The change, recommended in the report, was introduced because of disparities in the use of stop-and-search, such as unrecorded and temporary stops of vehicles driven by black or Asian people.

It was hoped the forms would monitor whether ethnic minorities were being unfairly targeted as well as the actions of individual police officers.

However, government figures suggest black people are still six times more likely to be stopped than white people, and Asian people are twice as likely.

Doreen Lawrence
Doreen Lawrence says her pain remains "undiminished"

Both Labour and the Conservatives recently called for greater use of stop-and-search powers to reduce gun and knife crime.

It came after Conservative leader David Cameron condemned the use of "stop and account" forms as a "colossal waste of police time", arguing that black and Asian communities suffered most from knife and gun crime.

The National Black Police Association (NBPA) says institutional racism still exists in some degree within all police forces.

"The failure of a significant number of forces to achieve the 10-year targets and the continued high level of disproportionality in stop-and-search are indicators of institutional racism," a NBPA spokesman said.

However, the NBPA acknowledges "the extensive work which has been done by police services across the UK to change the dynamic of policing since 1999".

And it points to wider consultation of minorities and the use of role models as examples of efforts being made to address the problem.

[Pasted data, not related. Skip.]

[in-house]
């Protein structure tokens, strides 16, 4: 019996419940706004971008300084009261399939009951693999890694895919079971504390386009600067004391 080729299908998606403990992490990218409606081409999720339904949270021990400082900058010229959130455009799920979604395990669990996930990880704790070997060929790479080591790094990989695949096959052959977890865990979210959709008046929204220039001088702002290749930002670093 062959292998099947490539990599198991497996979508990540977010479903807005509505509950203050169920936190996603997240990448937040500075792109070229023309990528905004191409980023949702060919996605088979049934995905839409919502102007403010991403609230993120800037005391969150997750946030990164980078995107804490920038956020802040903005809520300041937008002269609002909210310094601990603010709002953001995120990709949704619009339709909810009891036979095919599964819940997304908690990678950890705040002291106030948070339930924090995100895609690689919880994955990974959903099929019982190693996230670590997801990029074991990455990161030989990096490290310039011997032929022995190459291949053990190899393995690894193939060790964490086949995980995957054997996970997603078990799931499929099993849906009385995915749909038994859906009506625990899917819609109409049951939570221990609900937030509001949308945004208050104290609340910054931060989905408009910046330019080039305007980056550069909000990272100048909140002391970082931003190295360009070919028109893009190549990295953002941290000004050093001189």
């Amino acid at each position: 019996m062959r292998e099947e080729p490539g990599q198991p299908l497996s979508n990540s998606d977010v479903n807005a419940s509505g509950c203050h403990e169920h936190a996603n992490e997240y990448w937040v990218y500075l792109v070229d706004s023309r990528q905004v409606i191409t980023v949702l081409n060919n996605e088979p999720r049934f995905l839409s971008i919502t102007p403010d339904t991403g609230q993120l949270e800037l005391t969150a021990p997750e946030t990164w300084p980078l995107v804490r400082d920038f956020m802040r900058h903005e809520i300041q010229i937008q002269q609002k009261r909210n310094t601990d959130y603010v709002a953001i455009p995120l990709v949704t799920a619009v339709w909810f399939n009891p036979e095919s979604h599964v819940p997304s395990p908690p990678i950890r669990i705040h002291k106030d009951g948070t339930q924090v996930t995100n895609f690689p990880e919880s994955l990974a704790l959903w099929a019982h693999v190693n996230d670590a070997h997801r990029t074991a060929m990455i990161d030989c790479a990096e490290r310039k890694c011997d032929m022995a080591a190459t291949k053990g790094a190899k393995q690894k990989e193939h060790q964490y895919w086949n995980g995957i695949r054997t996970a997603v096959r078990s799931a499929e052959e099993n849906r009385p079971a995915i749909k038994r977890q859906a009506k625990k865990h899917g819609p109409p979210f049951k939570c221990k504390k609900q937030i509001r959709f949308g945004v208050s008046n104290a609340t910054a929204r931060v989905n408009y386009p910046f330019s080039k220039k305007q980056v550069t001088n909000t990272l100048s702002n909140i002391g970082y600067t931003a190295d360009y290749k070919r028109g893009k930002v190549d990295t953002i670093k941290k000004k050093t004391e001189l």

Double jeopardy

Another consequence of Stephen's killing has been the abolition of the 800-year-old double jeopardy rule as part of the Criminal Justice Act 2003, which had prevented a person being tried twice for the same crime.

The change, recommended by the Macpherson Report changed the way criminal cases are prosecuted.

Gary Dobson, Neil Acourt, Luke Knight, Jamie Acourt, and David Norris were arrested over Stephen's murder but the Crown Prosecution Service failed to prosecute anyone due to insufficient evidence in 1994 and again in 2004.

Mr Dobson, Mr Knight and Mr Acourt were acquitted of murder after a private prosecution brought by the Lawrence family collapsed at the Old Bailey in 1996.

In November, the Metropolitan Police said they were reinvestigating new forensic evidence and, since the abolition of the double jeopardy, the men could face another trial.

New DNA samples are being taken from people who may have been in contact with Stephen around the time of this death - such as his family, police officers, ambulance and medical staff - with the aim of eliminating their DNA from enquiries.

Racism persists

Despite the changes that have emerged in the wake of Stephen's death, the racism which claimed his life still exists.

A granite memorial plaque, near the bus stop where the teenager has been vandalised on at least three occasions - in 1998, 1999 and 2002.

And only two months ago, the Stephen Lawrence Centre in Deptford, south-east London, was attacked by vandals.

Six windows were smashed, causing damage valued at 120,000, in what police believe was a racially-motivated attack.

The educational facility had only been open for a week.

The Lawrence inquiry
25 Mar 99 |  Stephen Lawrence